Judas has reactive difficulty, evil dentist chairs, and a giant robot dog for fast travel

Following up yesterday’s news on Ghost Ship Games’ upcoming Judas, courtesy of the Ian Games Network, another interview with the Friends Per Second podcast, via SkillUp on YouTube, has shed light aplenty on the upcoming Bioshock-ian FPS game. The hosts played the game for 5 hours at Ghost Ship Games in Boston, then interviewed director Ken Levine. Here’s a crunchy chipstick of a take to kick things off with; Judas is, says Ralph of SkillUp, “Definitely not Bioshock in space”. I…haven’t played it, have I, so I’ll put my cynicism in its horrible little cage for a bit. Aesthetically, at least, Judas does look to have a lot going for it.

Not least because of the giant robot dog that takes on the role of Bioshock’s bathysphere this time around. Riding the dog sounds to involve a pixel art minigame that has you collect fuel pickups. You’ll ride the dog between the “districts” of the city-sized spaceship Mayflower. We also got a few details on what exactly those districts might entail. The hosts mention a “birthing district” and “milk district”. Whatever you think the “milk district” might be in terms of a Bioshock-ian dystopia, it sounds like you’re probably right. The hosts made a face. I made a face. I’m sure you are also likely making a face right now.

The podcast also goes into a lot of new detail on what Judas is actually like to play. The most interesting of which, at least to me, is the idea of a dynamic difficulty system that reacts not to how well you’re doing, as these things often do, but what sort of playstyles you favour. There’s a “procedural design to combat,“ says Ralph of SkillUp, “Where, if it notices you’re really into stealth, it’s going to give you more encounters that are challenging for that style of play.” This also extends to rewards dished out by primary antagonists the ‘big three’, where you might get offered special incentives like upgrades for your favourite guns.

The ‘big three’ themselves are compared to Cyberpunk 2077’s Johnny Silverhand, ghostly projections or presences that overcome the audiolog/loudspeaker monologue problem by “zipping around the environment,” showing up, say, leaning against a wall to talk to you. One thing I’ve always admired about Bioshock is its lack of traditional cutscenes in terms of taking control away from the player, and it sounds like Judas will take this one step further by having characters follow you through the environments during conversations, so you’re not compelled to stop and listen to them.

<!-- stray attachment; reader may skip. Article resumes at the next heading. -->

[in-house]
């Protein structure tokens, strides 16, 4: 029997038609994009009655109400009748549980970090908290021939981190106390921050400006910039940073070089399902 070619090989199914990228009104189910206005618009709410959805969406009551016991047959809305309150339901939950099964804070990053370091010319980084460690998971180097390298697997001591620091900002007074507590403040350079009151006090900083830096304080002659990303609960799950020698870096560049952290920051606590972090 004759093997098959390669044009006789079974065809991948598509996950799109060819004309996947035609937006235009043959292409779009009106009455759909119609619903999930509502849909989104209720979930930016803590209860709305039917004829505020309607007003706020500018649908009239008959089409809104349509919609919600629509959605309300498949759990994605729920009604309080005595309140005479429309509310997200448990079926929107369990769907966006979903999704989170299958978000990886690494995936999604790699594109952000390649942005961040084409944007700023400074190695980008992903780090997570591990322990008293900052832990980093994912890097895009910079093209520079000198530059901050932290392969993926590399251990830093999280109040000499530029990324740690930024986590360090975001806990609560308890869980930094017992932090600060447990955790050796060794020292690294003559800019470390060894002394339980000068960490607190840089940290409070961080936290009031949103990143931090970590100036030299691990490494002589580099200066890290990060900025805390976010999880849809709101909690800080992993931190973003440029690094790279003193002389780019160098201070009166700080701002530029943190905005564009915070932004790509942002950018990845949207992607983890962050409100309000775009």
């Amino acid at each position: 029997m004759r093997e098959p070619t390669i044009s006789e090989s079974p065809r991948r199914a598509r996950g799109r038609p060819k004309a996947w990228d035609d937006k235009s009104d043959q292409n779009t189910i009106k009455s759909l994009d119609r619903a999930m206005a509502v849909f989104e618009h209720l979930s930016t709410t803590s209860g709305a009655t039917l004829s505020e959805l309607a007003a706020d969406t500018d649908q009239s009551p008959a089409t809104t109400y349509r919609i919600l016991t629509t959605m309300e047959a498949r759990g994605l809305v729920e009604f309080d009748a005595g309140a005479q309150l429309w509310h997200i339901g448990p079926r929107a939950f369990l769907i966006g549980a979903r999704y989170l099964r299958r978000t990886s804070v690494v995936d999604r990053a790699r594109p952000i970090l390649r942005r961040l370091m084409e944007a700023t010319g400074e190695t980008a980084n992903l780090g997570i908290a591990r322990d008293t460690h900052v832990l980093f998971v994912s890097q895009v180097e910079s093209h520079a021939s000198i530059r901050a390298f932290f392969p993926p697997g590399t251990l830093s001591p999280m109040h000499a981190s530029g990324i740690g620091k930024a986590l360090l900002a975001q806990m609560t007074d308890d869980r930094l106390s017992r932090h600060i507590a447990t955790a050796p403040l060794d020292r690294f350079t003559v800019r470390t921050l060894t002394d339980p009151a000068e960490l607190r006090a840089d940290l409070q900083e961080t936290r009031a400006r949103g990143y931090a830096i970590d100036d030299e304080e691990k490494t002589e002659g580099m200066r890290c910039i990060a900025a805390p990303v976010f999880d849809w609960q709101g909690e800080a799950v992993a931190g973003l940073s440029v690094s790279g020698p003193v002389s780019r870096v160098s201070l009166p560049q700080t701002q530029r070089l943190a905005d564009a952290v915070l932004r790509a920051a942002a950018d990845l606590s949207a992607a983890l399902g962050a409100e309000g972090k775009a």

Cover image for YouTube videoJudas – Story Trailer | PS5 Games

As for the vibes of the spaceship itself? Aside from the top level overview, the podcast did go into a few more details about what sort of tone you should expect. “You’ll see little notes that you can click on, and there are essentially tweets that pop up,” says Ralph of SkillUp. “It has a like and dislike count. If someone is saying something on message, it’s getting lots of likes. If someone is being subversive, like ‘maybe we don’t trust the powers that be’ everyone’s like, dislike, dislike.” Ten years of writing, folks. Ten years.

Some more assorted deets I found interesting: Judas sounds like it’s very much leaning into the rogue-lite genre, with procedural tile sets, power-up style upgrades, and meta progression. An invisibility cloak and “second air dash” are mentioned. My keen insight informs me that this suggests the presence of a first air dash, which is neat. Dying takes you to a specific area and progresses certain story elements. There’s no “talent tree”, instead Judas will unlock challenges by performing certain actions (the hosts discuss the example of blowing up enemies with a canister), then unlock upgrades. There are flammable oil pools and a hacking minigame, suggesting a strong skeleton based on Levine’s previous work, if that wasn’t clear already. Enemies include a robot dentist chair with a corpse sitting in it that shouts “time for fillings!” at you.

Again, you can find the full video-cast here. There are also some snippets of, as far as I can tell, previously unseen gameplay footage that give a much more complete sense of the combat than anything released thus far. Personally speaking, I got much more out of it than the Ian Games Network piece, so it’s well worth a watch if you’re interested.

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